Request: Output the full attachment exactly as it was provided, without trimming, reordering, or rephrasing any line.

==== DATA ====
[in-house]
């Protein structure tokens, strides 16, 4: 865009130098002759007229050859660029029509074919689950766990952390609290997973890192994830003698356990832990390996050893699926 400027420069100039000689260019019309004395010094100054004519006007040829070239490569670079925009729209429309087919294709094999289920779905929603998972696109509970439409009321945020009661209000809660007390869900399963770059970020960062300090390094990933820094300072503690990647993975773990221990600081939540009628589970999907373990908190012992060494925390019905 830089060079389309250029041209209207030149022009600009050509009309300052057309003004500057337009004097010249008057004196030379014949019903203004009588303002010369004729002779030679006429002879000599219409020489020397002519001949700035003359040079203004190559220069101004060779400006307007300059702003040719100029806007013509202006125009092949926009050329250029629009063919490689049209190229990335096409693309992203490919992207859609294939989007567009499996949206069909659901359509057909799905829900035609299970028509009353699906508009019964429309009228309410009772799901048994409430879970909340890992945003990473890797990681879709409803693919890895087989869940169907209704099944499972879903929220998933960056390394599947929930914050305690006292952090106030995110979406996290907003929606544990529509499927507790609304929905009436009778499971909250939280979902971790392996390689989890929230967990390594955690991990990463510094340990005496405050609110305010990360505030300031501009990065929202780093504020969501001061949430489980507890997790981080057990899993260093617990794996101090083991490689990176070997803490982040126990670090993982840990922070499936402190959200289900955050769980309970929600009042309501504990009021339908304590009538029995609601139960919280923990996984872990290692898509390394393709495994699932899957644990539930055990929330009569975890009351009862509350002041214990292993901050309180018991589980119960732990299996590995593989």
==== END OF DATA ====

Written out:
[in-house]
């Protein structure tokens, strides 16, 4: 865009130098002759007229050859660029029509074919689950766990952390609290997973890192994830003698356990832990390996050893699926 400027420069100039000689260019019309004395010094100054004519006007040829070239490569670079925009729209429309087919294709094999289920779905929603998972696109509970439409009321945020009661209000809660007390869900399963770059970020960062300090390094990933820094300072503690990647993975773990221990600081939540009628589970999907373990908190012992060494925390019905 830089060079389309250029041209209207030149022009600009050509009309300052057309003004500057337009004097010249008057004196030379014949019903203004009588303002010369004729002779030679006429002879000599219409020489020397002519001949700035003359040079203004190559220069101004060779400006307007300059702003040719100029806007013509202006125009092949926009050329250029629009063919490689049209190229990335096409693309992203490919992207859609294939989007567009499996949206069909659901359509057909799905829900035609299970028509009353699906508009019964429309009228309410009772799901048994409430879970909340890992945003990473890797990681879709409803693919890895087989869940169907209704099944499972879903929220998933960056390394599947929930914050305690006292952090106030995110979406996290907003929606544990529509499927507790609304929905009436009778499971909250939280979902971790392996390689989890929230967990390594955690991990990463510094340990005496405050609110305010990360505030300031501009990065929202780093504020969501001061949430489980507890997790981080057990899993260093617990794996101090083991490689990176070997803490982040126990670090993982840990922070499936402190959200289900955050769980309970929600009042309501504990009021339908304590009538029995609601139960919280923990996984872990290692898509390394393709495994699932899957644990539930055990929330009569975890009351009862509350002041214990292993901050309180018991589980119960732990299996590995593989």